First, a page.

Please use this identifier to cite or link to this item: http://hdl.handle.net/2381/45085
Title: "The challenges of sharing information when a young person is experiencing severe emotional difficulties': implications for schools and CAMHS
Authors: Hart, T
O'Reilly, M
First Published: 6-Oct-2017
Publisher: Wiley
Citation: Child and Adolescent Mental Health, 2018, 23 (3), pp. 235-242 (8)
Abstract: Background Supporting the education of children and young people with complex emotional mental health difficulties requires schools to have knowledge of their needs. Exchanging information about less visible mental health difficulties is, however, known to be complex. Exploring the perceptions of young people experiencing problems can explicate some of this complexity and identify solutions. Yet their views are rarely given credence in this context. Methods The findings were derived from a broader qualitative study exploring the school experiences of young people, aged 14–16 years, identified by CAMHS as having severe emotional difficulties. Their parents’ and teachers’ perceptions were also explored. Data were collected via semistructured interviews and analysed using thematic analysis. Results Findings demonstrated that young people experiencing emotional difficulties need to feel safe about exchanging private information pertaining to their mental health. Teachers having a basic knowledge of mental health promoted their safety as this ensured confidentiality. Participants reported that CAMHS practitioners needed to be more proactive regarding the practicalities of exchanging information. Conclusions Arguably, teachers need to have basic knowledge of mental health and schools need clearer mental health confidentiality guidance. CAMHS also have responsibility in identifying more information exchange mechanisms and young service users and parents can play a part in this.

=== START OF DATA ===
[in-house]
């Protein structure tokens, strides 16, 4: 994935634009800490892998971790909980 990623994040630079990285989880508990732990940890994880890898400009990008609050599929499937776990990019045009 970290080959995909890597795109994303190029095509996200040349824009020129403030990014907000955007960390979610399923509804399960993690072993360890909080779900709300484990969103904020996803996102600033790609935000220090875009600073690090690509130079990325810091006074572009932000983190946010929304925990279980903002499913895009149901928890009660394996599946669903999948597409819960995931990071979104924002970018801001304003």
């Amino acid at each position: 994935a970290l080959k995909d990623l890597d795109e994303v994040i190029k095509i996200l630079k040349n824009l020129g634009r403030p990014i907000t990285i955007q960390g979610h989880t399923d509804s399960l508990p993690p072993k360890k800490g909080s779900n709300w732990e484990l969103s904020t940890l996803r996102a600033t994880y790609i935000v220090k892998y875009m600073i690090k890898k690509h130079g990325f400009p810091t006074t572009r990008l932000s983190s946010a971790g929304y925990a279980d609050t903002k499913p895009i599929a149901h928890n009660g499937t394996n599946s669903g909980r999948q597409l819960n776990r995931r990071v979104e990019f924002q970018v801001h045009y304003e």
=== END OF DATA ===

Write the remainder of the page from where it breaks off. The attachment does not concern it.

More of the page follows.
DOI Link: 10.1111/camh.12245
ISSN: 1475-357X
eISSN: 1475-3588
Links: http://hdl.handle.net/2381/45085
Version: Publisher Version
Status: Peer-reviewed
Type: Journal Article
Rights: Copyright © the authors, 2017. This is an open-access article distributed under the terms of the Creative Commons Attribution License (http://creativecommons.org/licenses/by/4.0/), which permits unrestricted use, distribution, and reproduction in any medium, provided the original author and source are credited.
Appears in Collections:Published Articles, Dept. of Sociology

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